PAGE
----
Friday, September 07, 2007

Change in the climate of the APEC summit?

You might say the best case scenario for the climate is that the Asia-Pacific leaders fail to agree on a "Sydney Declaration" today. The likely agreement, a version of which leaked a couple weeks ago, would feature some nebulous technology and trade incentives and some very weak intensity-based or "aspirational" GHG emissions goals.

Such mitigation-light is a real danger. If the APEC summit succeeds in folding China, the US, Australia, Canada and others into a weak, non-binding greenhouse gas emissions plan, the UN efforts to assemble an aggressive post-Kyoto emissions reduction policy with actual science-based goals could be scuttled. One sign of hope is the Chinese preference for a UN-based climate change framework.

Even without an agreement, the danger is that the APEC summit and the upcoming US-planned summit in Washington will further the, for lack of a better, re-branding of international emissions policy. I'm struck by the language. Take for example, Canadian Prime Minister Stephen Harper's increasingly carefully worded statements: "strategies that are comprehensive, practical and realistic". They sound sensible, unless the objective is a long-term plan that avoids dangerous anthropogenic interference with the climate system. Another example was yesterday's Washington Post, reporting the false dichotomy that the US President Bush and Australian PM John Howard support a "technology approach" over a Kyoto-style approach, as if Kyoto requires going back to horse-drawn carriages.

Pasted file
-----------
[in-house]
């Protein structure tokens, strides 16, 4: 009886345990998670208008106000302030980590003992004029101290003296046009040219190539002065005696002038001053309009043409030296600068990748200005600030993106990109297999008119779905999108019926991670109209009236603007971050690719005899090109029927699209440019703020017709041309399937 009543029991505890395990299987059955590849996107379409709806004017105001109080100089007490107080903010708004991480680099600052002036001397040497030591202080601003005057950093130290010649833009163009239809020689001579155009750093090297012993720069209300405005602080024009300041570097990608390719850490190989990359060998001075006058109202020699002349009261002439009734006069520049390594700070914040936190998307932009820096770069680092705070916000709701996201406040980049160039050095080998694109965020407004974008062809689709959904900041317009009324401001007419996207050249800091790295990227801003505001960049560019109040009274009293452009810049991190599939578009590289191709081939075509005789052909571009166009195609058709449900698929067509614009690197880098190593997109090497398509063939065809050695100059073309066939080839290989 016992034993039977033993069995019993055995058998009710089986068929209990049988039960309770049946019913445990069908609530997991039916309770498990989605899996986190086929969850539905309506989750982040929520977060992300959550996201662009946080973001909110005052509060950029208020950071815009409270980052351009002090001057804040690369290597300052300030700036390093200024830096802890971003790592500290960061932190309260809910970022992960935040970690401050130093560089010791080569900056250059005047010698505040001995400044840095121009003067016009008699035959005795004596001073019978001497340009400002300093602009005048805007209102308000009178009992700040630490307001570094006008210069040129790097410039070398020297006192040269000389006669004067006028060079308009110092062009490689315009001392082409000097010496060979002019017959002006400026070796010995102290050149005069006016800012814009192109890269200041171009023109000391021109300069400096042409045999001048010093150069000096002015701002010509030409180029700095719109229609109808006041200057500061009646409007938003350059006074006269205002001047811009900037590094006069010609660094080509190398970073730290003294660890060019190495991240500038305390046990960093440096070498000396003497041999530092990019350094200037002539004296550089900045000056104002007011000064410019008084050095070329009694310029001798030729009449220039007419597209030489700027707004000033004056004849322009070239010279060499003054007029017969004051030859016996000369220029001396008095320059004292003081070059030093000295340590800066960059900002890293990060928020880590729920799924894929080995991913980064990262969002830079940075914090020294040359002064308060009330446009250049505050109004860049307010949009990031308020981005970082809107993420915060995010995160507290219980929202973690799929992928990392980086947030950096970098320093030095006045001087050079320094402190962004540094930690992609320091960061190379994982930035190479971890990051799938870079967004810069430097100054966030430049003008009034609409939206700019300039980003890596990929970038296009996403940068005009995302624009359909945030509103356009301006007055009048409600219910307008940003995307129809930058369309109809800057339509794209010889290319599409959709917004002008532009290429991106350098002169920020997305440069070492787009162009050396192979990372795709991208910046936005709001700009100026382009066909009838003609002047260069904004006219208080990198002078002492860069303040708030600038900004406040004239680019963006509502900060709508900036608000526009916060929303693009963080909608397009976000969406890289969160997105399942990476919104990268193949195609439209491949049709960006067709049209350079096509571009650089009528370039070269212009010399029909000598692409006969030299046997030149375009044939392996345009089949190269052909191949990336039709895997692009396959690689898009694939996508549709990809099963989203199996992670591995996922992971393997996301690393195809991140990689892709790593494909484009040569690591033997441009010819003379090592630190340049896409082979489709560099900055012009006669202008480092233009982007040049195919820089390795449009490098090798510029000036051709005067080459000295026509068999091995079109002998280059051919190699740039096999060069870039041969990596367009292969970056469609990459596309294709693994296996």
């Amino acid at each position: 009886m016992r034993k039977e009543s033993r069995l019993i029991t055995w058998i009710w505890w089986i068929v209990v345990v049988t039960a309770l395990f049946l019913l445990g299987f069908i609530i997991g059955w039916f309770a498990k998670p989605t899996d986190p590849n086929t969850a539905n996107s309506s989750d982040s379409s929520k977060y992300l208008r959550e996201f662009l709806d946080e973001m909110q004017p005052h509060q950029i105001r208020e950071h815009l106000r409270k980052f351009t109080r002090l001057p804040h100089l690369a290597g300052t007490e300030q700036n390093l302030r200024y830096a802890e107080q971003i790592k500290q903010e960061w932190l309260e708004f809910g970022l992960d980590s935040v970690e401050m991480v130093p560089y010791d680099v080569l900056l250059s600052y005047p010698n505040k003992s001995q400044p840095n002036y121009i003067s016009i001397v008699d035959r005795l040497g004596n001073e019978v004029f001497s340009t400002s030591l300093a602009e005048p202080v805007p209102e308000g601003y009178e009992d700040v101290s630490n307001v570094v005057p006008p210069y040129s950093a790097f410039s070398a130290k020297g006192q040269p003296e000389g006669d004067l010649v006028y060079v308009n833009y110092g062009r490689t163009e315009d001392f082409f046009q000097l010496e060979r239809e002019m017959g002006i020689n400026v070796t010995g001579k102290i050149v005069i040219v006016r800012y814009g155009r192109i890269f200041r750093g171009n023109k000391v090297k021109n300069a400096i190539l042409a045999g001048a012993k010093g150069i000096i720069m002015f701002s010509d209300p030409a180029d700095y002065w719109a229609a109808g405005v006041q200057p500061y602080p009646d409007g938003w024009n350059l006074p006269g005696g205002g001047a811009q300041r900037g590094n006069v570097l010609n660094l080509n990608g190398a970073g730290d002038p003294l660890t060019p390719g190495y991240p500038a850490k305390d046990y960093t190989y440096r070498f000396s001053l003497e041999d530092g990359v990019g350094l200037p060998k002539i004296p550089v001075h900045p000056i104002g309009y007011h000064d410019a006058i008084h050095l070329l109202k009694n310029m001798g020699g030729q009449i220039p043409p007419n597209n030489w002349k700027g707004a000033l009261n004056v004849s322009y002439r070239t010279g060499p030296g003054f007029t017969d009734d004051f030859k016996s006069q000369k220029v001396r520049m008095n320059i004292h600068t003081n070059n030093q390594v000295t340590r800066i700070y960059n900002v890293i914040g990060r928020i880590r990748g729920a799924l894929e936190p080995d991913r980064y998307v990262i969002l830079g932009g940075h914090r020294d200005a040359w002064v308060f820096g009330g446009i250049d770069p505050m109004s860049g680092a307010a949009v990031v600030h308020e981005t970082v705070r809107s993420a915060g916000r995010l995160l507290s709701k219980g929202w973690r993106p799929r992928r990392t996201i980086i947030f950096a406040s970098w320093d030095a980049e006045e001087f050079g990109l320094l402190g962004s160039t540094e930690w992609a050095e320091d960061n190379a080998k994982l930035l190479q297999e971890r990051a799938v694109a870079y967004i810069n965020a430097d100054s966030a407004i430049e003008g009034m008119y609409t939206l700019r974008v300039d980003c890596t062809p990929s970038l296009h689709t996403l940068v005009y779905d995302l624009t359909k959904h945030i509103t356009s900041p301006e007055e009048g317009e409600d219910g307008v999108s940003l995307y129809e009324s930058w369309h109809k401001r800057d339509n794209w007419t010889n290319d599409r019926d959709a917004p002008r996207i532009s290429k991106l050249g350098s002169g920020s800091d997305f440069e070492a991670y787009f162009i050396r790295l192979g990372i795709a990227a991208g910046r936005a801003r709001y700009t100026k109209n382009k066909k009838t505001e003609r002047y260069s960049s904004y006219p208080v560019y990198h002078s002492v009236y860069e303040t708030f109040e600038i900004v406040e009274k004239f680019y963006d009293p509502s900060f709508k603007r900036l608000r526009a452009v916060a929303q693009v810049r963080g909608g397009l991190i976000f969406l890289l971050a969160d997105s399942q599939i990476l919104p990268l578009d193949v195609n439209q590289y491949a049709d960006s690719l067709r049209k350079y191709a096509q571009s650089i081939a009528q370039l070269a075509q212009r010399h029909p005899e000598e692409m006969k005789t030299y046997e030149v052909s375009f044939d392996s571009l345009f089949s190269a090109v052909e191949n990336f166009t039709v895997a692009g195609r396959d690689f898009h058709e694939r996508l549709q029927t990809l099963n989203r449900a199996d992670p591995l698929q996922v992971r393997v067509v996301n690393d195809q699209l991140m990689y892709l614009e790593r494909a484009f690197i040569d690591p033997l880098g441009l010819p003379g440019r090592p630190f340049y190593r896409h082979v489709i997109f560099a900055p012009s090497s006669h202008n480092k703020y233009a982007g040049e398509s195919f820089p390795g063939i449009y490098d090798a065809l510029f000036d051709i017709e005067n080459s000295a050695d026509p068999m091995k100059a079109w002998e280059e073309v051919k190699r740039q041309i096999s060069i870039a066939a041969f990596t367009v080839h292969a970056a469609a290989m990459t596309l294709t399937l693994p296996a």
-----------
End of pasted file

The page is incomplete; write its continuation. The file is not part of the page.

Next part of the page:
If anything of value comes out of the APEC summit, it is that we have reached the point where the major world leaders all feel compelled, whether by science or by politics, to at least claim a serious desire to combat climate change [one reason why he won't have a chance to join the club, Law and Order reruns or not]. And this hilarious evidence of just how much the world trusts Canadians.

No comments: